CHEEKTOWAGA, N.Y. - Michael DeBlase was from eastern Pennsylvania, Scott Swartout, Western New York, but their paths would meet at the Cleveland Clinic.

Michael was just a week away from his 24th birthday when he died from a brain aneurysm on February 14th, 2015. He had signed a donor card.

Michael's mother, Lisa Rigione, finds comfort in knowing others have been helped by her son's gesture. "Michael became an organ donor on Valentine's Day, which is also Organ Donor Awareness Day, so literally he gave his heart on Valentines Day." He also gave his kidneys, liver and lungs.

"And our tragedy was somebody else's joy," says Rigione. "Nothing could have saved my son, but my son saved six people. And there's no greater legacy than that."

One of those people was 300 miles away, in Cheektowaga. Scott Swartout had been battling kidney problems for close to two decades. His troubles began with a simple case of strep throat that spread to his kidneys. He spent eight years on a variety of drugs to try and correct his kidney disease, but they had another result.

His muscles and joints began to deteriorate to the point he has to use an electric scooter to get around.

He ultimately spent eight years on dialysis. Then, when he finally received a transplant, his life began to turn around. "I went to night school to be come a dialysis technician so I could help others to know, look there is life after transplantation," said Swartout.

He even met the woman he would marry, Tricia had just donated a kidney to her sister

After 13 years, Scott's new kidney gave out, putting him back on the list. In February of 2015, the call came they had ben waiting for. The kidney has responded well, but with mounting medical bills and Scott unable to work, his wife Tricia has had to work two jobs.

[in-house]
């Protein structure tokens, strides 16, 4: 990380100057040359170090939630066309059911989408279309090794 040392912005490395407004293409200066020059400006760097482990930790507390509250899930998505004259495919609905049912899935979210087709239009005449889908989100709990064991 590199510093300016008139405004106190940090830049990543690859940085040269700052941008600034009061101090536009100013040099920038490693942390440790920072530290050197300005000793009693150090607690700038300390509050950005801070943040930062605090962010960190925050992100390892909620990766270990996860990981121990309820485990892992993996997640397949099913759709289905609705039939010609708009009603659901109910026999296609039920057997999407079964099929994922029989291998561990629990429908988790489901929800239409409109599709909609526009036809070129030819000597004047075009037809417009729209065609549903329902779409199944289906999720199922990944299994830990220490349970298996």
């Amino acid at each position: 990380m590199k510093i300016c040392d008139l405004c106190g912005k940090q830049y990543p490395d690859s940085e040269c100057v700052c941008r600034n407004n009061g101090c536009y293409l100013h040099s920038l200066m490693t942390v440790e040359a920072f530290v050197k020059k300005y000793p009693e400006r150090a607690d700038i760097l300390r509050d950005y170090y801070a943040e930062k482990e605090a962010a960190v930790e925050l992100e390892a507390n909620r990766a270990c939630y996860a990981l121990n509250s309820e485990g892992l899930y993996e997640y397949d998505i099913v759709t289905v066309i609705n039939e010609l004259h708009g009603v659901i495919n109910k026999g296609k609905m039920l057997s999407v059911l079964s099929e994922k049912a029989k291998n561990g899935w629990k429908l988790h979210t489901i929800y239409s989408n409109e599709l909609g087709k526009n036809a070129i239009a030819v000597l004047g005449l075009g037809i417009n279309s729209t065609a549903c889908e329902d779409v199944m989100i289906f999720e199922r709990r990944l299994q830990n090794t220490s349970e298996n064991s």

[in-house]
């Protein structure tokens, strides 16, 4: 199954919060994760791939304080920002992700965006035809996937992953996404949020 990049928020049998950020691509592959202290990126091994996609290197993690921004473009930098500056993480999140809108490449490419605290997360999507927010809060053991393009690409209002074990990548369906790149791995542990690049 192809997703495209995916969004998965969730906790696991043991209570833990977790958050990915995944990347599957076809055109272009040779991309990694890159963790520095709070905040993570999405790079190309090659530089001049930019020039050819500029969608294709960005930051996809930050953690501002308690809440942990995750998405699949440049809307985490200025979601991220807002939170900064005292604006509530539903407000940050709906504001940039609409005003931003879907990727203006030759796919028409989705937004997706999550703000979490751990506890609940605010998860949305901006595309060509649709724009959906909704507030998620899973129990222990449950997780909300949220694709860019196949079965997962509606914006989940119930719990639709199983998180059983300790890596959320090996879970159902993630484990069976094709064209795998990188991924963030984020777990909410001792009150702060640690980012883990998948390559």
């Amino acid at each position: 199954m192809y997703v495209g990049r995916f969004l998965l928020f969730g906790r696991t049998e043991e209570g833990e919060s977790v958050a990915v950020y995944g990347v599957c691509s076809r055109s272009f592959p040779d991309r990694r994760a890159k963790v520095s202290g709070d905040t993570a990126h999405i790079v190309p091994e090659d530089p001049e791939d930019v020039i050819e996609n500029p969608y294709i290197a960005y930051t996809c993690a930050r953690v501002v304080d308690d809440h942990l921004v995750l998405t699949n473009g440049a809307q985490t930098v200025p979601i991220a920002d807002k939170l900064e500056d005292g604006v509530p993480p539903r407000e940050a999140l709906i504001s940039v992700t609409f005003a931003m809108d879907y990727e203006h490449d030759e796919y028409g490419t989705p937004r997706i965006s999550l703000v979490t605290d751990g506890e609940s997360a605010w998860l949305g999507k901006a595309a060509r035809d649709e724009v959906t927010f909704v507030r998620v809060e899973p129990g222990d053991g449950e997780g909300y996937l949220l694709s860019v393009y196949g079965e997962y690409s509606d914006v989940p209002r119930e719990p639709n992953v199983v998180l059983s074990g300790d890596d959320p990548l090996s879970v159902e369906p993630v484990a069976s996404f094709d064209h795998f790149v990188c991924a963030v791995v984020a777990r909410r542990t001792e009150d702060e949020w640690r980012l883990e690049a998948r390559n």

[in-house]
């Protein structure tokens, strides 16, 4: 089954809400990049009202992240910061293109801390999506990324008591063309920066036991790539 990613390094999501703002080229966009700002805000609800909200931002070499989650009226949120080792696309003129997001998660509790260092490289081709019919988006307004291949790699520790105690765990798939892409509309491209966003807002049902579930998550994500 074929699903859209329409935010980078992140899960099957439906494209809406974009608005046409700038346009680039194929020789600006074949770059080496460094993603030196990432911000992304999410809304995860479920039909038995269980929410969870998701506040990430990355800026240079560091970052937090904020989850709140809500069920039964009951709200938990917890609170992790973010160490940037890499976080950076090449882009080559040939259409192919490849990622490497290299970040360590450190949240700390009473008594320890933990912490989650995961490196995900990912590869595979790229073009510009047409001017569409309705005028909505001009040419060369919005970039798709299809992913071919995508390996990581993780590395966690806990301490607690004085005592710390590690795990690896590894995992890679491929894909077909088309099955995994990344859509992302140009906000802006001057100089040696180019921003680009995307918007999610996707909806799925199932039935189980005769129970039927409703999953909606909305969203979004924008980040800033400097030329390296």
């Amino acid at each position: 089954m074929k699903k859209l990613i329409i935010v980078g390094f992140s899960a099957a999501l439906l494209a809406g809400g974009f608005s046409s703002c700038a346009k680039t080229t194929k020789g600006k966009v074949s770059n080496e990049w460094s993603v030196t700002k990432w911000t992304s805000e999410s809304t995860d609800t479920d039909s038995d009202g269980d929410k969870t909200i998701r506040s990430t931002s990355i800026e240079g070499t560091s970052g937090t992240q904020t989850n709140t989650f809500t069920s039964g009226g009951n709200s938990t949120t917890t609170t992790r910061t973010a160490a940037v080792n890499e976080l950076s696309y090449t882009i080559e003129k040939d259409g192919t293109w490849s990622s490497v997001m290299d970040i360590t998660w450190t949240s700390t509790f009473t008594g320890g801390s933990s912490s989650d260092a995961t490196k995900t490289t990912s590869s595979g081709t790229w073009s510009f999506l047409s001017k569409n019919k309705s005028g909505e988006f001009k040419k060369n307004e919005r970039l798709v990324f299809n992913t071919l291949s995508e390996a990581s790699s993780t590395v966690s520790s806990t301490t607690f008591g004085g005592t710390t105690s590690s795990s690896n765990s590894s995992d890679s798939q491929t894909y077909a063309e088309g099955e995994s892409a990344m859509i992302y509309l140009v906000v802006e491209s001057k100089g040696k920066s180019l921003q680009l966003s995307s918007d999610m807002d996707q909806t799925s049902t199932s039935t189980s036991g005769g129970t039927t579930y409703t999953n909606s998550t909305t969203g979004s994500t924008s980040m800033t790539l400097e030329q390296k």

The couple just misses the threshold for social services, and because of Scott's declining physical condition, they need work to be done on the house.

They need a ramp for the front and a walk-in tub. As you can imagine, medical bills have piled up so they need help. That is why Tricia has started a You Caring fundraising account, (by clicking on the words " You Caring " you will be taken to the site). Lisa Rigione actually contacted 2 On Your Side's Pete Gallivan about their account to see if she could help Swartouts even more.

When she found out Pete was doing the story, she asked if she could come up from her home in Bangor, PA, about an 8-hour drive from Buffalo. She had been in contact with Scott through Facebook, but they had never met. She wanted to surprise him. So, on a morning in June, a kidney transplant recipient met face to face with the mother of the man who died so he could live.

The two hugged each other with all of the emotion that you could imagine. It was an embrace that was years in the making. An embrace that was forged in tragedy, but has resulted in hope; hope that Scott lives a healthy life, and hope that Michael's spirit and legacy lives on through Scott.